Research shows that support for increased funding coexists with fears and stigma
NEW YORK, May 13 /PRNewswire-USNewswire/ -- Many Americans voice concern about how those infected with HIV fare in the U.S. health care system, according to "Impressions of HIV/AIDS in America" a new focus group study released today by Public Agenda, the nonpartisan opinion research and citizen engagement organization.
The report, prepared for THE NATIONAL AIDS STRATEGY COORDINATING COMMITTEE, with support from the M·A·C AIDS FUND, is based on five focus groups with a cross section of Americans in urban, suburban and rural settings along with individual in-depth interviews with 13 HIV/AIDS experts. In every focus group many participants, often using their own health care experiences as a guide, expressed deep concern that many who are affected are not getting the help they need. As one woman in the Los Angeles focus group said, "[While] someone like Magic Johnson could afford to have those [drug] cocktails. People that are in the lower brackets of income, they probably wouldn't be able to afford those treatments."
"This study highlights the empathy people have for those living with HIV/AIDS and an understanding that access to medical care and drug treatment is critical. Unfortunately the reality in this country is that about one half of those living with HIV/AIDS are not in care and treatment," said Rebecca Haag, CEO and President of the AIDS Action Committee of Massachusetts. "People sympathize with those living with HIV/AIDS because of their own frustrations with a dysfunctional health care system. This is the reason that it's critical that the needs of those living with HIV/AIDS and other life threatening diseases be addressed in the Health Care Reform work that is being driving by our new President and Congress. Everyone in our country should have equal access to life saving drugs and medical care."
In addition, people generally voiced support for increasing funding to combat HIV/AIDS, particularly towards prevention efforts, funneling more to research in creating a vaccine and for broad-based education campaigns.
Education was seen as very important, in part because knowledge levels of the focus group's participants were low, and participants often acknowledged this themselves. Though the African-Americans and many young people spoken to were aware that HIV/AIDS was still an issue in the United States, the consensus of most participants matched the words of a woman in Los Angeles, California, who said, "To be quite honest with you, I haven't ... talked about it with anyone in years. It's a nonsubject."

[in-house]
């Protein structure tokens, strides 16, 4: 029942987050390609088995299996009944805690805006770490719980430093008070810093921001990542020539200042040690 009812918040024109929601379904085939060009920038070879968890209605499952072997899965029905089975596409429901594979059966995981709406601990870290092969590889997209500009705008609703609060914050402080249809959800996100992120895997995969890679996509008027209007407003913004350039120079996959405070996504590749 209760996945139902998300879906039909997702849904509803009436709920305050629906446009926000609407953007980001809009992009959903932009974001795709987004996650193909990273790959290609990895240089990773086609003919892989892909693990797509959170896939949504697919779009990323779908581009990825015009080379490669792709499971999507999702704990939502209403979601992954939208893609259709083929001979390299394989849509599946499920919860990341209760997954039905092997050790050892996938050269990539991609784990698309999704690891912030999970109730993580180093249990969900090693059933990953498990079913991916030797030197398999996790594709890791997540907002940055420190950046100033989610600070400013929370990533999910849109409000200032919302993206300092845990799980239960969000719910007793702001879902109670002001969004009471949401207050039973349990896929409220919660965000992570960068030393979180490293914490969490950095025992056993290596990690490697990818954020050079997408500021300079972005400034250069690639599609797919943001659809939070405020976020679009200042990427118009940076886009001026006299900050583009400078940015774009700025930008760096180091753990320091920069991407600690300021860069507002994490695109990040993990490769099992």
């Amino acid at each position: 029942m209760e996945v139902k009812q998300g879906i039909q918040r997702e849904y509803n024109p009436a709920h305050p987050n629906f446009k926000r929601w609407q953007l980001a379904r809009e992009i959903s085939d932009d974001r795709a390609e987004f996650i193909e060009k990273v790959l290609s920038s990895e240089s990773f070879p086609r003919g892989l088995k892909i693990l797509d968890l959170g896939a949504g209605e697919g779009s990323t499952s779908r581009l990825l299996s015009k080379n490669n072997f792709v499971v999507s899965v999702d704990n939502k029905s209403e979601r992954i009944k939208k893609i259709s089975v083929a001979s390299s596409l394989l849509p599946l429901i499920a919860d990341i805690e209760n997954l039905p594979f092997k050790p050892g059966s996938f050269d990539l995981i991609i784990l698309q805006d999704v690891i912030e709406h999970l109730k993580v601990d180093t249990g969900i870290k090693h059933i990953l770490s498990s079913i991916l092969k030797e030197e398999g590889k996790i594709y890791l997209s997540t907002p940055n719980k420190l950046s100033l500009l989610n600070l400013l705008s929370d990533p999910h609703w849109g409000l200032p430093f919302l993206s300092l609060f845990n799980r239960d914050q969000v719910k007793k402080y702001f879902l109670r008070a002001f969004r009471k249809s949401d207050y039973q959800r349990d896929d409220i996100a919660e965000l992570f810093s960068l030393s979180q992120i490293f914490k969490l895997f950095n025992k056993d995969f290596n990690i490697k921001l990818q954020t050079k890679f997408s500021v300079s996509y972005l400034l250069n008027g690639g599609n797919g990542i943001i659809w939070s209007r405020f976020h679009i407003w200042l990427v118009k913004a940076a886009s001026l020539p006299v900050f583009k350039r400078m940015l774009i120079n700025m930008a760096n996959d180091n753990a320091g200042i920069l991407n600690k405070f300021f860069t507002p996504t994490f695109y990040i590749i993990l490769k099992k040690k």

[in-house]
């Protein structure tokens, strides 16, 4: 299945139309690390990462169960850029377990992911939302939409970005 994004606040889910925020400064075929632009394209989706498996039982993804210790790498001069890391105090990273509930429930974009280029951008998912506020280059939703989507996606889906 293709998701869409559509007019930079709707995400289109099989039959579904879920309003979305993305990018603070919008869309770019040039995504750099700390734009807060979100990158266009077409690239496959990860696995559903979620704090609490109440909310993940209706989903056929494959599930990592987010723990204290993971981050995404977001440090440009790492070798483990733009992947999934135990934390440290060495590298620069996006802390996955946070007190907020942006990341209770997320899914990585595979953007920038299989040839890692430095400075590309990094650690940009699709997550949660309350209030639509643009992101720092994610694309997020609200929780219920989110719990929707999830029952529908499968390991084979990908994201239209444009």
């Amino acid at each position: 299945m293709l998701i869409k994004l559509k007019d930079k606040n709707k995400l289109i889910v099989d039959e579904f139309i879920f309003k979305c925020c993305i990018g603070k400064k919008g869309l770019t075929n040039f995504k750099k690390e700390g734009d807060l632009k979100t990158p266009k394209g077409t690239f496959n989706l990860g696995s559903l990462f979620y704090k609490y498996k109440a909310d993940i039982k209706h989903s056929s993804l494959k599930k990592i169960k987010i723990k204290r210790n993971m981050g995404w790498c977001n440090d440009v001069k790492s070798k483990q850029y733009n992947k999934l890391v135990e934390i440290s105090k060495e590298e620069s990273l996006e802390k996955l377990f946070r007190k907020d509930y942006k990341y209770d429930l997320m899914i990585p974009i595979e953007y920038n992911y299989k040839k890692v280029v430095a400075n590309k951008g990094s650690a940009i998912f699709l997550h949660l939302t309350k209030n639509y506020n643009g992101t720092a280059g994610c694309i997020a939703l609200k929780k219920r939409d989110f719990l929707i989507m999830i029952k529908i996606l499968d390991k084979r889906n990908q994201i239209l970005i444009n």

Public attitudes are affected by a sense that HIV is different from other diseases, and by concerns about how it is spread. "Impressions of HIV/AIDS in America" found that though there is empathy towards those infected with HIV, there is still a stigma to affected individuals, with many in the focus groups identifying people who have HIV as those who have "risky lifestyles." For example, when told that certain parts of the country, such as urban settings, have a higher incidence of HIV/AIDS, some people responded saying things such as "...the big cities have larger numbers of people with certain lifestyles that you don't see here [in Des Moines, Iowa]."
And in every focus group, at least some participants overstated the risks of transmitting HIV through casual contact, with some saying that they would be uncomfortable if they or their loved ones were around people who are HIV-positive. As a man from Westchester County said, "If I am working with you and you have AIDS, and I have a family of four kids ... you should at least let your employer know, and then I know ... I'll be careful around you..."
Jonathan Rochkind, the lead researcher on the project, said, "Many people we spoke with had inconsistent views of HIV/AIDS. Even though most people were aware of the primary ways HIV is transmitted, when presented with the idea of being in casual contact with people who are HIV-positive, they often said that it was a possibility HIV could be transmitted that way and that they were concerned about the risk."
Public Agenda is a nonprofit organization dedicated to nonpartisan public policy research and civic engagement. Founded in 1975 by former U.S. Secretary of State Cyrus Vance and Daniel Yankelovich, the social scientist and author, Public Agenda is known for its influential public opinion surveys and balanced citizen education materials. Its mission is to inject the public's voice into crucial policy debates. Public Agenda seeks to inform leaders about the public's views and to engage citizens in discussing complex policy issues. It is also known for its destination web site, PublicAgenda.org, which has been twice nominated (in 2005 and 2007) for a Webby Award for best political site.
|SOURCE Public Agenda|
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